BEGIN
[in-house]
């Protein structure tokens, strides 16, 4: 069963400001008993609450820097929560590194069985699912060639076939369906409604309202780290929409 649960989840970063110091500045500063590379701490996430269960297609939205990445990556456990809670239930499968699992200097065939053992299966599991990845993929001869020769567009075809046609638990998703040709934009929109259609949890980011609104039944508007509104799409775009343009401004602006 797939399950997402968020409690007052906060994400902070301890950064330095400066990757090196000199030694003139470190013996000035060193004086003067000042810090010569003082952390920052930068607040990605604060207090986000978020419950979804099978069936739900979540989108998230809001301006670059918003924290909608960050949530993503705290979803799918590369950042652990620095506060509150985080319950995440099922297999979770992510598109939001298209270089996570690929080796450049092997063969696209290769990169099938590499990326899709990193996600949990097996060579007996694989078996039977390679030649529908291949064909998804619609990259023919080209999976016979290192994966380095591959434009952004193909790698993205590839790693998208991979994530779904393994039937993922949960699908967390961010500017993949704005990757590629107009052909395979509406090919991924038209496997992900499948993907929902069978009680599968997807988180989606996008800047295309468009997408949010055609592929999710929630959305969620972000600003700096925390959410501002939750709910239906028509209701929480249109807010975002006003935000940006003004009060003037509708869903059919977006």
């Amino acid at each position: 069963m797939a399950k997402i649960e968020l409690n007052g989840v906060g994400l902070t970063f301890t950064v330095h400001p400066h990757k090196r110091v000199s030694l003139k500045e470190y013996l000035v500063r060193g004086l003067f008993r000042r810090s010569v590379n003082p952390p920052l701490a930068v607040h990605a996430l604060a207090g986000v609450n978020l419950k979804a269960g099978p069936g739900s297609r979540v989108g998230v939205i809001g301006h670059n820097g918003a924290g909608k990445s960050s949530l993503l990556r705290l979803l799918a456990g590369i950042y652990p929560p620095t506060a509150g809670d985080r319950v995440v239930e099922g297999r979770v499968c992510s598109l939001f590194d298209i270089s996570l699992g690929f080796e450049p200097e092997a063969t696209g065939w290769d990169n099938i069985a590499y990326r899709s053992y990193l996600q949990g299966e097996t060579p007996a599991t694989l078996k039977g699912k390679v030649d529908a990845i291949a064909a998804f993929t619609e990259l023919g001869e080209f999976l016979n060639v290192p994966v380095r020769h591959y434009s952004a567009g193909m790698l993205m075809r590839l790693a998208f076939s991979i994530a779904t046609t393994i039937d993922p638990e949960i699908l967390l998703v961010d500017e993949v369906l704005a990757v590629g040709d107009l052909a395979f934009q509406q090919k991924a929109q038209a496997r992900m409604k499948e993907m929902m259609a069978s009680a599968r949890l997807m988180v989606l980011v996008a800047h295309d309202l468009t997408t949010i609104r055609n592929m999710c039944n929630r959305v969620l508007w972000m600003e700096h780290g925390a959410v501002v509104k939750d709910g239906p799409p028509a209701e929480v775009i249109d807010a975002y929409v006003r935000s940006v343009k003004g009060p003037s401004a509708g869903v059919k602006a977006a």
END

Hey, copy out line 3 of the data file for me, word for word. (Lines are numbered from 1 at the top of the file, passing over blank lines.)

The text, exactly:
């Amino acid at each position: 069963m797939a399950k997402i649960e968020l409690n007052g989840v906060g994400l902070t970063f301890t950064v330095h400001p400066h990757k090196r110091v000199s030694l003139k500045e470190y013996l000035v500063r060193g004086l003067f008993r000042r810090s010569v590379n003082p952390p920052l701490a930068v607040h990605a996430l604060a207090g986000v609450n978020l419950k979804a269960g099978p069936g739900s297609r979540v989108g998230v939205i809001g301006h670059n820097g918003a924290g909608k990445s960050s949530l993503l990556r705290l979803l799918a456990g590369i950042y652990p929560p620095t506060a509150g809670d985080r319950v995440v239930e099922g297999r979770v499968c992510s598109l939001f590194d298209i270089s996570l699992g690929f080796e450049p200097e092997a063969t696209g065939w290769d990169n099938i069985a590499y990326r899709s053992y990193l996600q949990g299966e097996t060579p007996a599991t694989l078996k039977g699912k390679v030649d529908a990845i291949a064909a998804f993929t619609e990259l023919g001869e080209f999976l016979n060639v290192p994966v380095r020769h591959y434009s952004a567009g193909m790698l993205m075809r590839l790693a998208f076939s991979i994530a779904t046609t393994i039937d993922p638990e949960i699908l967390l998703v961010d500017e993949v369906l704005a990757v590629g040709d107009l052909a395979f934009q509406q090919k991924a929109q038209a496997r992900m409604k499948e993907m929902m259609a069978s009680a599968r949890l997807m988180v989606l980011v996008a800047h295309d309202l468009t997408t949010i609104r055609n592929m999710c039944n929630r959305v969620l508007w972000m600003e700096h780290g925390a959410v501002v509104k939750d709910g239906p799409p028509a209701e929480v775009i249109d807010a975002y929409v006003r935000s940006v343009k003004g009060p003037s401004a509708g869903v059919k602006a977006a």